The nose is fresh and somewhat brilliant displaying bright cereal malts. There is a sense of high spirit displayed at the edges which I would see some going for while others may look to have rounded out a little more. Still a 15yo with this vibrancy is cool. Maybe a bit of raspberry fruit or strawberries and pantry stored cinnamon creeps in. Just a bit but not too much. I can instantly attribute the rich cereal malt nose too that of the New Zealand Whisky Company's South Island 21yo when it comes to the nose.

The taste is instantly sharp and comments to reinforce just how youthful the whiskey still feels for its 15 years in oak. There is a marginal oiliness to the palate that continues to coat the entire mouth. Vanilla, cereal husk and dry malt saturate the flavours while again a spirit sharpness appears to spike all over subtly. There is a dominant sweetness mingling with some wood spice but not too many layers need to be explored as this whiskey focuses on just a few key elements.

The finish is long but not heavy as the oils linger in the mouth and a dryness lifts high in the back of the throat. Dry cold toast appears to close off the taste but still very bright in the finish.

Overall I have find this whisky to display a vibrancy typically displayed by Teeling with bright spirits a key note to Teeling. This may be coming form the ex-Rum casks used though for something exclusively aged in ex-Rum casks it certainly does not feel saturated by the rum effect. If I was to give a dram 5 1/2 out of 7 and makes for a easy to appreciate dram.

Teeling Revival 15 Years Old Single Malt Whiskey packaging
Like all the Teeling expressions it breaks the mould in what to expect of Irish whiskies of the last quarter of the 20th century. You do not have to be a genius to know at a minimum of 15 years old this is still stocks coming from the Cooley stills. When you take this into account it shows that with good choice of grain, mash, distillation and maturation some very different whiskies can come from just one roof.

Priced at $160AU it is getting up there in comparison to other 15yo whiskies in our local market though it is packaged rather well to be positioned as a premium product.

Thanks to Martin Lynch of Teeling for the sample and the opportunity to see yet another solid whisky from Dublin’s going whisky scene.

The Baron

D.T.W.C. was supplied a sample for review. All views and opinions are our own unless otherwise stated. 

Sunday, April 3, 2016

The Obvious Pedigree – Ardbeg Dark Cove Committee Release

Ardbeg Dark Cove
Ardbeg Day 2016 is nearly upon us and what comes with Ardbeg Day is the limited edition Ardbeg Day bottlings. Once these bottlings were limited to purchasing on Islay during the Feis Ile, Islay Festival of Malt and Music to Ardbeg Committee Members. Now we see world wide release but also dual ABV releases. That is The Committee Release and the Ardbeg Day release. Why two releases? A general guess would say true Ardbegians still have an opportunity to taste something extra special made just for them, while the lower ABV public release is just that, a release for the public wanting some essence of the celebration.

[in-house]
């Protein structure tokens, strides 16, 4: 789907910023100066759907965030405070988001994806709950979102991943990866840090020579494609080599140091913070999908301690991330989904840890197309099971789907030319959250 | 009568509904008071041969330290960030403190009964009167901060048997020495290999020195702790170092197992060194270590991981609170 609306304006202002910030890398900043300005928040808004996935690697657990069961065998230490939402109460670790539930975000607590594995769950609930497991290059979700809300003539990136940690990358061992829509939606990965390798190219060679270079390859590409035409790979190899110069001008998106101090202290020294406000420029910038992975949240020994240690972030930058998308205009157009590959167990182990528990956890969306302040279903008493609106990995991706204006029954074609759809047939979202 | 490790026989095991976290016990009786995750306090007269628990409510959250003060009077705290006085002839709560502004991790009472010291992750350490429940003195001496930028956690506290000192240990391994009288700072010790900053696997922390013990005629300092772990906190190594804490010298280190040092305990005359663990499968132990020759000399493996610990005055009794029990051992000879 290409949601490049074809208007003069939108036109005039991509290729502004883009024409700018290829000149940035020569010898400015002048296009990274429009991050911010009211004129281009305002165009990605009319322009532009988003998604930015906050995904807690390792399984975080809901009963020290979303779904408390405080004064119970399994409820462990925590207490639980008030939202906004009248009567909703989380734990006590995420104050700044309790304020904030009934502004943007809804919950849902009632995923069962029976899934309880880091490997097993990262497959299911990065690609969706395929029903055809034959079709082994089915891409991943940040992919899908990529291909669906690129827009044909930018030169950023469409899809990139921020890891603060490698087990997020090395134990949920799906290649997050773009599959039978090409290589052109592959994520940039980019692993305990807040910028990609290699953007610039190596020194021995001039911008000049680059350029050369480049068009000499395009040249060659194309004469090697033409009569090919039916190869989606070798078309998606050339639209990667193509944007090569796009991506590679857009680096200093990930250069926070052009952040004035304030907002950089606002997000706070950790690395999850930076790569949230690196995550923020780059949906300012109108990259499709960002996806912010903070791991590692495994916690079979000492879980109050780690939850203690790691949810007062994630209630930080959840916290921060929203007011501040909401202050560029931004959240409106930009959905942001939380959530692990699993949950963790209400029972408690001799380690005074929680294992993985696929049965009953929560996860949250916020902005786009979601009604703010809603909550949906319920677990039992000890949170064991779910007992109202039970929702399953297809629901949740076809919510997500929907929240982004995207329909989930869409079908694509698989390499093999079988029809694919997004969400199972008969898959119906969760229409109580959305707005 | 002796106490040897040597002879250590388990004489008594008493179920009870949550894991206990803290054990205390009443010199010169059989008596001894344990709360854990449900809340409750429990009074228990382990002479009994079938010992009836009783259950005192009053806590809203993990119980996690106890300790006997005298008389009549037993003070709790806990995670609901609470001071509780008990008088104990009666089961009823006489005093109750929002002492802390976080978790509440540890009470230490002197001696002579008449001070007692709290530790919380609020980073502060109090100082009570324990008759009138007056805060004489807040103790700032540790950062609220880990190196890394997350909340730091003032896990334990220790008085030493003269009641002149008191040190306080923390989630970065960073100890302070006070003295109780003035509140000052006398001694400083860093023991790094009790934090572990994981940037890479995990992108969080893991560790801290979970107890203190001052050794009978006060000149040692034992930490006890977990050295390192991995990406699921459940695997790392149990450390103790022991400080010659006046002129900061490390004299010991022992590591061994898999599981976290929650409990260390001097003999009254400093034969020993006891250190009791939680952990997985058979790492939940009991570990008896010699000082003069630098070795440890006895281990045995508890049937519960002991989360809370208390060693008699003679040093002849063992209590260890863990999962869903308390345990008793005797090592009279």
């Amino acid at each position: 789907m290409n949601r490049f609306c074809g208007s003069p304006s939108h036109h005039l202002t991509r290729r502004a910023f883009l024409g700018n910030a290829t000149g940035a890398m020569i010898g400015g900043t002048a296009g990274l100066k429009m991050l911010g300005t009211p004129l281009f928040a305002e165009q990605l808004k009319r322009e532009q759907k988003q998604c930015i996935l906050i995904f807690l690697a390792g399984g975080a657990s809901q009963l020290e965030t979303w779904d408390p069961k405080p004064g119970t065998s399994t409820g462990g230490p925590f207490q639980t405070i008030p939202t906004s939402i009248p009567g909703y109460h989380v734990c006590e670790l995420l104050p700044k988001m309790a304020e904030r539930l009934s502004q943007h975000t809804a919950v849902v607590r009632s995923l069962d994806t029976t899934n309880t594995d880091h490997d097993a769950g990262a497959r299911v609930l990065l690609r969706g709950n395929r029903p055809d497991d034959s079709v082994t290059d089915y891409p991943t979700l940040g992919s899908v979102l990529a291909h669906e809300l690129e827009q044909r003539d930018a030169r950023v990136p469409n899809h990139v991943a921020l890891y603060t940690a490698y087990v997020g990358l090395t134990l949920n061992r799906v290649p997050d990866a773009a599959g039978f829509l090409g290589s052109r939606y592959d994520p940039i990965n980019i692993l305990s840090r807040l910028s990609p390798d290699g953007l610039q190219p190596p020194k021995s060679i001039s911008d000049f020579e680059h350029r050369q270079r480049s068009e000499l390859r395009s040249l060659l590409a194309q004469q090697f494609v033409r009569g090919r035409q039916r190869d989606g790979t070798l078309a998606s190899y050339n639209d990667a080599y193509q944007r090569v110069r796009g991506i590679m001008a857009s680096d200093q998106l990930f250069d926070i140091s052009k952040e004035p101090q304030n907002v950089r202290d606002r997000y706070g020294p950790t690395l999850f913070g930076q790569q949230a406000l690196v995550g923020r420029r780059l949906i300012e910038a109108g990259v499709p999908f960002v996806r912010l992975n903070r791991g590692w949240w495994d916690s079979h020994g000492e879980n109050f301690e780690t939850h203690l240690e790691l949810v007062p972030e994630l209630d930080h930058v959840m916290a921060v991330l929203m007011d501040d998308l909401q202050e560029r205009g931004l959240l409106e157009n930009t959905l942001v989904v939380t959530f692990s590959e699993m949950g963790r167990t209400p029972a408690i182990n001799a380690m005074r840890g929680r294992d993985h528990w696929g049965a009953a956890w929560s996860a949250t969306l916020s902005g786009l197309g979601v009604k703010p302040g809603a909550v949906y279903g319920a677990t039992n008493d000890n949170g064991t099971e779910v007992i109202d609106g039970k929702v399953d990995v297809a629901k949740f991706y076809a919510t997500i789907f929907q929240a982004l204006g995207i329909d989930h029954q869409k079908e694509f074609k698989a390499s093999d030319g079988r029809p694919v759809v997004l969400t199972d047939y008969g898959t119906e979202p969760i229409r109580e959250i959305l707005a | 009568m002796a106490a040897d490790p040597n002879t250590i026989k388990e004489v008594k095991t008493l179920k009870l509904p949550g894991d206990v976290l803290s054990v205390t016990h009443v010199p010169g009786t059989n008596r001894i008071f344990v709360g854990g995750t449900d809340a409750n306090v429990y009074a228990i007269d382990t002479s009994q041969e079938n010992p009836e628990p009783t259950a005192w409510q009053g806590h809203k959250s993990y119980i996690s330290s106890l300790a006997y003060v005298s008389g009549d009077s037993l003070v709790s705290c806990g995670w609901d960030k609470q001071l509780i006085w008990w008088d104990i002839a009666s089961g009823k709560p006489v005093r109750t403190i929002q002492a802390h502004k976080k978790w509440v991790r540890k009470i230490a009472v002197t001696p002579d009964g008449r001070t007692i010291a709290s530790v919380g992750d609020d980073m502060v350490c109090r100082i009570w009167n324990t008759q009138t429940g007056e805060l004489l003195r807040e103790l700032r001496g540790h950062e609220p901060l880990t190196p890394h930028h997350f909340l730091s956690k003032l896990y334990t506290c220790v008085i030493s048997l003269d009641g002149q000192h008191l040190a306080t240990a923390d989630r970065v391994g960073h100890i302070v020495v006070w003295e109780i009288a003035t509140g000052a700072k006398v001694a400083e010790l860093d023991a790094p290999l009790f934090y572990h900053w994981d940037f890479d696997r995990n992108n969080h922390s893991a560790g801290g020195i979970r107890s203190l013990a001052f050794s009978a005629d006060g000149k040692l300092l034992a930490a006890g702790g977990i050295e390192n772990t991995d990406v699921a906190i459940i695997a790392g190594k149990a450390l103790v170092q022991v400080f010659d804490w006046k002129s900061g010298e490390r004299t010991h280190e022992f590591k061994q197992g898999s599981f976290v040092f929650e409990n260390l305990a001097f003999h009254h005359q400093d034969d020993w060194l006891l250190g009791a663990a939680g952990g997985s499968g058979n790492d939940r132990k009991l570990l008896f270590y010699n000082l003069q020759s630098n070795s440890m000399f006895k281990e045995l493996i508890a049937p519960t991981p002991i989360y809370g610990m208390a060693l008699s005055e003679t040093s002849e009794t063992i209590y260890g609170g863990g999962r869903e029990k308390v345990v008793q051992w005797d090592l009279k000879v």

Before going on, for anyone not a Ardbeg Committee Member and wanting to find out more of what this is and what Ardbeg Day is you can get more info in our previous post: Ardbeg Day becomes Ardbeg Night 2016. Also be sure to link over to and sign up as an Ardbeg Committee Member.

Right here, right now, we are tasting the Ardbeg Dark Cove Committee Release created for Ardbegian Committee Members only. We saw limited release of this bottling here in Australia and it was truly only available to Ardbeg Committee members. Any member that purchased a bottle is (was) to go into the ballot for attendance at Ardbeg Day celebrations on Saturday 28th May 2016. This years event has been renamed Ardbeg Night and goes with the theme behind Ardbeg Dark Cove.

So what do you do when a distilleries core expressions are already of cult status? How can you improve when you are already at the top of you game? The reality is you can’t but what you can do is step sideways and try something new. This is what Ardbeg maker Dr Bill Lumsden has done. In the past couple of years I have heard many complaints about how the Committee Releases are not as closely reflective of the core range. as what they should be. Well I as why should they? If Ardbeg was to make a special release taste just like the 10yo then there would be moaning in the streets about it for being too close. It has to be a hard slog for a distillery already creating some of the most iconic drams to please everyone especially when Ardbeg 10yo is one hell of a bench mark. This year I think those critics, bemoaning the last couple of committee release ,are to be put in there place. Now you have it. Now you critics have that whisky that will make you wish this never whisky happened. Why? Because now you have another Ardbeg you will gauge all other Ardbegs against.

Ardbeg Dark Cove Committee Release
Ardbeg Dark Cove Committee Release
Distiller: Ardbeg
ABV: 55%
Location / Region: Islay, Scotland
Oak: Dark Sherry
Colour:  Toasted honey

Nose: Instantly recognisable as an Ardbeg. Waves of salt, brine, and earthy tannins. Layers of burnt coffee, sweet honey oak florals, toasted marshmallows, cut grass on its way to mulch, and fatty burnt bacon tips. This nose is saturating. SATURATING!

Taste: It took me a good 20min before I even bothered tasting. The nose was enough to stall the inevitable. But it must be done. Boom! Rich, oily, thick, and creamy. Dark stove top coffee, grilled red meats, salty mussel shells, beach drying kelp, drift wood, fat dripping onto charcoal fire with a lingering sweetness more akin to burnt sugar.